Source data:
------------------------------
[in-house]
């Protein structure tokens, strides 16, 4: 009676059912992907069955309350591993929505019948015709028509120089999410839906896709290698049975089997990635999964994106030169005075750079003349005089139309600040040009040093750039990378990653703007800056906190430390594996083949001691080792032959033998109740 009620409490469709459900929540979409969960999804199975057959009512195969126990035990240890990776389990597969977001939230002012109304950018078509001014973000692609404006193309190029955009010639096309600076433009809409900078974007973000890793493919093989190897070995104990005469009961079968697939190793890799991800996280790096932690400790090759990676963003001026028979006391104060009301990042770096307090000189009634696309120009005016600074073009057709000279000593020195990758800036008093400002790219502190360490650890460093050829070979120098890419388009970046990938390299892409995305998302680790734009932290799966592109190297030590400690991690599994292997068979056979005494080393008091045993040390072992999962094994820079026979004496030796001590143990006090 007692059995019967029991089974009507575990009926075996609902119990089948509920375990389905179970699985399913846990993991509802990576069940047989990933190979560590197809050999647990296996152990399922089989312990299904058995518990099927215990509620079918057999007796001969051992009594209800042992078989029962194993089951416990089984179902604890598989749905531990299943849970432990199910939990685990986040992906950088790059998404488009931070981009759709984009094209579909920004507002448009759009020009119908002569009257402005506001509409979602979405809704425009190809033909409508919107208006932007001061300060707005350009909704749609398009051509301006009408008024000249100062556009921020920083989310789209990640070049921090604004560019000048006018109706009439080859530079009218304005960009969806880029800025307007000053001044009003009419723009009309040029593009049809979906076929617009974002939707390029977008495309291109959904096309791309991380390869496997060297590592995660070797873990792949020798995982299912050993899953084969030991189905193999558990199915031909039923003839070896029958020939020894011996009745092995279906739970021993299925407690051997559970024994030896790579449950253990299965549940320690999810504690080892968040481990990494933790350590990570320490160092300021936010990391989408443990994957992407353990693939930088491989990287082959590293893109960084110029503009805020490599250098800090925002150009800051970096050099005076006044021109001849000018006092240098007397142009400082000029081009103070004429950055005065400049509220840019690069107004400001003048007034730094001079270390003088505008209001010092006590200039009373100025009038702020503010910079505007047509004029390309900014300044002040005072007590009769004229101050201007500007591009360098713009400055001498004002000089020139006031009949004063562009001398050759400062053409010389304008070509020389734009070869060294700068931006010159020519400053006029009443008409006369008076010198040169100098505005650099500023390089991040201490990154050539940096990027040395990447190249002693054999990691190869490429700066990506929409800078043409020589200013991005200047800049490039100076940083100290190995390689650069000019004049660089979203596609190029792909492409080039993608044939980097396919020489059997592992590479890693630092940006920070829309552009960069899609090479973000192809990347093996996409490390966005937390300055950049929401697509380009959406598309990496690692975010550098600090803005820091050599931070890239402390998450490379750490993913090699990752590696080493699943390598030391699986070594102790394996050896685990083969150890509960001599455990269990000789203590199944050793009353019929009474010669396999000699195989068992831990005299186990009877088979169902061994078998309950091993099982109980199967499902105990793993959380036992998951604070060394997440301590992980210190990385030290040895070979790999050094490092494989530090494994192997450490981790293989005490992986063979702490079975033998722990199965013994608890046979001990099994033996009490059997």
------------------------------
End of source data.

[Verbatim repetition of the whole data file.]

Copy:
[in-house]
């Protein structure tokens, strides 16, 4: 009676059912992907069955309350591993929505019948015709028509120089999410839906896709290698049975089997990635999964994106030169005075750079003349005089139309600040040009040093750039990378990653703007800056906190430390594996083949001691080792032959033998109740 009620409490469709459900929540979409969960999804199975057959009512195969126990035990240890990776389990597969977001939230002012109304950018078509001014973000692609404006193309190029955009010639096309600076433009809409900078974007973000890793493919093989190897070995104990005469009961079968697939190793890799991800996280790096932690400790090759990676963003001026028979006391104060009301990042770096307090000189009634696309120009005016600074073009057709000279000593020195990758800036008093400002790219502190360490650890460093050829070979120098890419388009970046990938390299892409995305998302680790734009932290799966592109190297030590400690991690599994292997068979056979005494080393008091045993040390072992999962094994820079026979004496030796001590143990006090 007692059995019967029991089974009507575990009926075996609902119990089948509920375990389905179970699985399913846990993991509802990576069940047989990933190979560590197809050999647990296996152990399922089989312990299904058995518990099927215990509620079918057999007796001969051992009594209800042992078989029962194993089951416990089984179902604890598989749905531990299943849970432990199910939990685990986040992906950088790059998404488009931070981009759709984009094209579909920004507002448009759009020009119908002569009257402005506001509409979602979405809704425009190809033909409508919107208006932007001061300060707005350009909704749609398009051509301006009408008024000249100062556009921020920083989310789209990640070049921090604004560019000048006018109706009439080859530079009218304005960009969806880029800025307007000053001044009003009419723009009309040029593009049809979906076929617009974002939707390029977008495309291109959904096309791309991380390869496997060297590592995660070797873990792949020798995982299912050993899953084969030991189905193999558990199915031909039923003839070896029958020939020894011996009745092995279906739970021993299925407690051997559970024994030896790579449950253990299965549940320690999810504690080892968040481990990494933790350590990570320490160092300021936010990391989408443990994957992407353990693939930088491989990287082959590293893109960084110029503009805020490599250098800090925002150009800051970096050099005076006044021109001849000018006092240098007397142009400082000029081009103070004429950055005065400049509220840019690069107004400001003048007034730094001079270390003088505008209001010092006590200039009373100025009038702020503010910079505007047509004029390309900014300044002040005072007590009769004229101050201007500007591009360098713009400055001498004002000089020139006031009949004063562009001398050759400062053409010389304008070509020389734009070869060294700068931006010159020519400053006029009443008409006369008076010198040169100098505005650099500023390089991040201490990154050539940096990027040395990447190249002693054999990691190869490429700066990506929409800078043409020589200013991005200047800049490039100076940083100290190995390689650069000019004049660089979203596609190029792909492409080039993608044939980097396919020489059997592992590479890693630092940006920070829309552009960069899609090479973000192809990347093996996409490390966005937390300055950049929401697509380009959406598309990496690692975010550098600090803005820091050599931070890239402390998450490379750490993913090699990752590696080493699943390598030391699986070594102790394996050896685990083969150890509960001599455990269990000789203590199944050793009353019929009474010669396999000699195989068992831990005299186990009877088979169902061994078998309950091993099982109980199967499902105990793993959380036992998951604070060394997440301590992980210190990385030290040895070979790999050094490092494989530090494994192997450490981790293989005490992986063979702490079975033998722990199965013994608890046979001990099994033996009490059997």